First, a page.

Black America is King
African American culture has long influenced Black people around the world. Present forms of our identity are strongly rooted in multiple sub-cultures from Black America, most dominant in music, entertainment and cinema. Over time, this inevitably develops an iconography for the African American identity which becomes the aspiration for Black people around the world.
For instance, Ryan Coogler’s Black Panther became the highest-grossing film in various regions of Africa in 2018, breaking previous records. This was announced by Marvel (Disney) on 20 March 2018, with a Facebook post which equated South Africa (a country) with the regions of West and East Africa. Sigh. The following day, Quartz Africa reported that “Black Panther has grossed 77,6 million rand (just under $6.5 million) in South Africa and its neighboring countries, and another 102.4 million Kenyan shillings (just over $1 million) in cinemas in Kenya, Uganda, Tanzania, and Rwanda. In Nigeria, Ghana, and Liberia the film has hauled in 642,5 million naira ($1.77 million).” Again, just note that Quartz Africa reported on Southern Africa as “South Africa and its neighbouring countries”.
Marvel announces Black Panther as the highest grossing film in Africa.
Over five weekends in January and February 2020, the Belgian duo of Adil El Arbi and Bilall Fallah’s action comedy Bad Boys for Life was the highest grossing film in South Africa, earning $1,424,324 on its opening weekend. There is a fetishisation of Black America which surpasses any capital we are willing to offer to local creations.
What about White America?
Certainly, there is also White America, which is extremely much more exploitative of Africa. For long, depictions of our identity have been controlled through the gaze of colonial intentions. To pretend Black America represents the greatest threat to African identity is a farce. We have been and remain exploited foremost by whiteness. However, in struggling against our oppression, we have chosen our liberators in the form of proximity to that same whiteness. We have searched within America for an identity for ourselves, finding there a distinct but still privileged Black America. They are oppressed within their own space but occupy positions of power within ours. Our Box Office support gravitates between these two centres of power. The current task of creating our own cultural identity requires us to look within ourselves. So, criticising Black America is not neglecting White America. It is acknowledging that we all agree in the evils of whiteness, but we are overstating the goodness of the diaspora.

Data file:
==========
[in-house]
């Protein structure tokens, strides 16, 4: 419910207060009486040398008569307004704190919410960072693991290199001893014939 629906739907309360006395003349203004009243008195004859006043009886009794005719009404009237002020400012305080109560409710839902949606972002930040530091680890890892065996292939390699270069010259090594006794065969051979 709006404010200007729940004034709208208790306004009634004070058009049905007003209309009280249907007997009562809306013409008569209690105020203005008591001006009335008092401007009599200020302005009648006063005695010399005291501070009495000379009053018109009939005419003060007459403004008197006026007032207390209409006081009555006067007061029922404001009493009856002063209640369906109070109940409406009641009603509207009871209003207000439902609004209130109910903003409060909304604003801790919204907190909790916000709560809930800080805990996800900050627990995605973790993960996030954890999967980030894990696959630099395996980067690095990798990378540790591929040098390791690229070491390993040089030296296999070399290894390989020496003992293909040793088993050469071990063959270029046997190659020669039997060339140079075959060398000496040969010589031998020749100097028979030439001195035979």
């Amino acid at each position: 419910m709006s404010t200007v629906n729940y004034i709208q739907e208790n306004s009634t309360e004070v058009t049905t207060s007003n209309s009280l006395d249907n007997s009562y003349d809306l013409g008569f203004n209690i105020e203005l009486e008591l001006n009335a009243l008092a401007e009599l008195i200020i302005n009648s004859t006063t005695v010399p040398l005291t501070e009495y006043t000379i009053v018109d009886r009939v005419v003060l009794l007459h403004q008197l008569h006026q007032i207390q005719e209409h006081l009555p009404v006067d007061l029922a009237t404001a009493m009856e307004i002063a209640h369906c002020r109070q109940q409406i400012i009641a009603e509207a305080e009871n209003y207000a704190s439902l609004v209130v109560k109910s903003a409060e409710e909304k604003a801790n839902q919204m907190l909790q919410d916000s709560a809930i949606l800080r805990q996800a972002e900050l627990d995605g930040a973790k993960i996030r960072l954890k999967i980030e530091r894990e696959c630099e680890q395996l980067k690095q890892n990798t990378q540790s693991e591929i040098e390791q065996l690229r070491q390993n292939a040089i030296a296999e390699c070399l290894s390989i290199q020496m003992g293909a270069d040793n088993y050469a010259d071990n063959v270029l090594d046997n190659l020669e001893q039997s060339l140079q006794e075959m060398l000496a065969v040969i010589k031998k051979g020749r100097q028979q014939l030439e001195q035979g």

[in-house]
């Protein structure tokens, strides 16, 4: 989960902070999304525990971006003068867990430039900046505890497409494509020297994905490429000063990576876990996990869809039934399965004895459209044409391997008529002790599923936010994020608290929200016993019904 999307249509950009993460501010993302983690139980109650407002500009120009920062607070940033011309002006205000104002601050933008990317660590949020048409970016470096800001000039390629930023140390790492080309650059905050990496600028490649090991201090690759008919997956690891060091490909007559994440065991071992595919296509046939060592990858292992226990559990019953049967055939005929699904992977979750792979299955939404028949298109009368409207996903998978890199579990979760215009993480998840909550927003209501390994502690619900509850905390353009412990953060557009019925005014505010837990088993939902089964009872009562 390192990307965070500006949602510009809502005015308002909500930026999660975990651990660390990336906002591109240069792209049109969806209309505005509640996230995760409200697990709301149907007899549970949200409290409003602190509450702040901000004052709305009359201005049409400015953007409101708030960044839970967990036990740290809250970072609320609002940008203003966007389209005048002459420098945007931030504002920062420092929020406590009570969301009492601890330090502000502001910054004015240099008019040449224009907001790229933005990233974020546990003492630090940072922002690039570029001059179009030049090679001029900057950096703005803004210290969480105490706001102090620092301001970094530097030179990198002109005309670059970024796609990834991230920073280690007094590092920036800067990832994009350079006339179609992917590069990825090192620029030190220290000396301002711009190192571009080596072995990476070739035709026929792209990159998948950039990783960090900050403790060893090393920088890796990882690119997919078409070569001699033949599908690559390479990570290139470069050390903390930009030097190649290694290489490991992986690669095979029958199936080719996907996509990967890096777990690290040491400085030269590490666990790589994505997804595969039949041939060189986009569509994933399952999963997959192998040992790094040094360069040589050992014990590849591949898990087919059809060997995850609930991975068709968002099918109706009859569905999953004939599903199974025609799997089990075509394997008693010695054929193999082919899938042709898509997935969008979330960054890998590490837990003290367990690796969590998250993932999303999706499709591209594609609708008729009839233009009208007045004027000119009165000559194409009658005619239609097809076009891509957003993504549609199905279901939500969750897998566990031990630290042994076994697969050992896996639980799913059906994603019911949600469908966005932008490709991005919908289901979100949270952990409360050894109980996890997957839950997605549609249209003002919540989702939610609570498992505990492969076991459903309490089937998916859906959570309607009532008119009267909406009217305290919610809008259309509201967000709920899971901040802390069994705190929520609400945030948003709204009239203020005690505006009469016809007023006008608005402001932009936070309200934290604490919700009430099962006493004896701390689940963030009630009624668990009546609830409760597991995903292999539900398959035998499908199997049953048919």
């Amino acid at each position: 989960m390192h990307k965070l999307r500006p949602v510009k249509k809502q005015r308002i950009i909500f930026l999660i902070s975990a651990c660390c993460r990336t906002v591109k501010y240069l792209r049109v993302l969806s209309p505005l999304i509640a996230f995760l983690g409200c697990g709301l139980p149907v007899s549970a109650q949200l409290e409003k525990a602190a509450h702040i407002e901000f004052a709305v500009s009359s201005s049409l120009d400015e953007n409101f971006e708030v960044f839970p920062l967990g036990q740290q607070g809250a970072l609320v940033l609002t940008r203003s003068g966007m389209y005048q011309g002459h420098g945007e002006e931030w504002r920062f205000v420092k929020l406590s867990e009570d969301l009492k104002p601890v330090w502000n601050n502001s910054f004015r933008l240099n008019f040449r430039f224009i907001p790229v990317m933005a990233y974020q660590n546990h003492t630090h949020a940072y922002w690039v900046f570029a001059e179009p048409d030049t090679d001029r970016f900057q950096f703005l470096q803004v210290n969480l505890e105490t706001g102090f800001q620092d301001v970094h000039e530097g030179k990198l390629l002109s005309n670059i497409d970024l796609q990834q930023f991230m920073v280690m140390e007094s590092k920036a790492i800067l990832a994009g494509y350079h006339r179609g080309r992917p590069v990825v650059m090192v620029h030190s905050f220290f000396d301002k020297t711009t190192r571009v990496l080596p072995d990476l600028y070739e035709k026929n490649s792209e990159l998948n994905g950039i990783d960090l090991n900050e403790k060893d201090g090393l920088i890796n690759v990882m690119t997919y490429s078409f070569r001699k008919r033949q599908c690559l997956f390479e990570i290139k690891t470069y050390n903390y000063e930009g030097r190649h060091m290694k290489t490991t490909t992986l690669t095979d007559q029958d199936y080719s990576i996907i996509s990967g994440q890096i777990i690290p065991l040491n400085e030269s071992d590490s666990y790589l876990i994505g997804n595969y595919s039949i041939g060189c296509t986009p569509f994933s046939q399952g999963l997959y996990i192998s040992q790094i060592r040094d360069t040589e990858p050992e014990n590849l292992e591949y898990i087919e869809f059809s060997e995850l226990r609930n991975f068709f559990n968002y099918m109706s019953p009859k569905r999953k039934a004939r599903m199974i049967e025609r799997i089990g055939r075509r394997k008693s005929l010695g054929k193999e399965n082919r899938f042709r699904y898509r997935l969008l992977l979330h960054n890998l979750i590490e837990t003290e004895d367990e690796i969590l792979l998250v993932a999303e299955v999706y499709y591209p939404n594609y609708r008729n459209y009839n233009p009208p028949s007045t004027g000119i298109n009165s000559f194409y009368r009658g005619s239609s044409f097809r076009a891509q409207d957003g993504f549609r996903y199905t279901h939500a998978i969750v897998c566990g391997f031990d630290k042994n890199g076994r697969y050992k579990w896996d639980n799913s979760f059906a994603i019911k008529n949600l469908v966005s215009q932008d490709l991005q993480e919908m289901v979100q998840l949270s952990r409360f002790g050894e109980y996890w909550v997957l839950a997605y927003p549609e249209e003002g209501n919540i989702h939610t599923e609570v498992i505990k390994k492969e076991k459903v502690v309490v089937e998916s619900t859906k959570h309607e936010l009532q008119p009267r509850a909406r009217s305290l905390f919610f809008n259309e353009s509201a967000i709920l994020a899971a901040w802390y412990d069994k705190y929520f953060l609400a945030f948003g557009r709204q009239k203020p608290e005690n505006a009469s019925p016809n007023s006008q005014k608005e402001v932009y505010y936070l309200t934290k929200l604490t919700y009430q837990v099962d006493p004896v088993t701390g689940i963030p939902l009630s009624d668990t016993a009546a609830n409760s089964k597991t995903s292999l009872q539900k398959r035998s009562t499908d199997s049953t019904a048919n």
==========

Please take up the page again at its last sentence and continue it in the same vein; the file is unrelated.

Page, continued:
For example, this very diaspora has long-supported Joseph Biden, a man who authored an article in Foreign Affairs in March 2020, titled “Why America Must Lead Again” where he argued for the U.S. to restore itself as the moral centre of global diplomacy and leading states like Sudan out of kleptocracy while introducing democracy to “friends in Latin America and Africa.” At the same time, he has shown no interest to decrease U.S. military presence in Africa or sign treaties which would be to our interest (there are at least 47 multilateral treaties that the U.S. has either not signed, signed but not ratified or withdrawn from). This is the kind of imperialism that had 48% of the support from Black Democratic Party voters in January 2020, according to Politico (when there were still other Black candidates running and explicitly anti-imperialist candidates running). When we empower Black America, we also empower our own oppression.
Africa, without America
In itself, there is nothing unsuitable with Black America collaborating with African artists to produce commercial products, as is the case with Beyonce’s Black is King, but we must be under no illusion that Black is King is still very much Beyonce’s. We might become embroiled about whether this production represents a form of African appropriation or a form of celebration, which is an endless debate. It is, however, important to understand that art can both be celebratory and appropriative because appropriation is about who holds power and not necessarily the intentions or content of the art, which can be celebratory.
The aesthetic of Black American power in Beyonce’s Black is King
In that sense, the objective should be imagining African art without the American. We should aspire to move from collaborator to creator. I do not believe anyone would call Black is King an African film in the same way we might title films conceived, produced, written, directed and starring Africans. There should be this uncertainty, considering the fact that many Black people in the diaspora have immensely more power and proximity to capital than Black people on the continent. This would result in them controlling African identity given their privilege. In many ways, this is the current situation. The idea that there are African collaborators and this negates any opportunity for exploitation needs to consider that the Africans are collaborators, not owners of that art form. More than this, our focus should be creation, not co-option.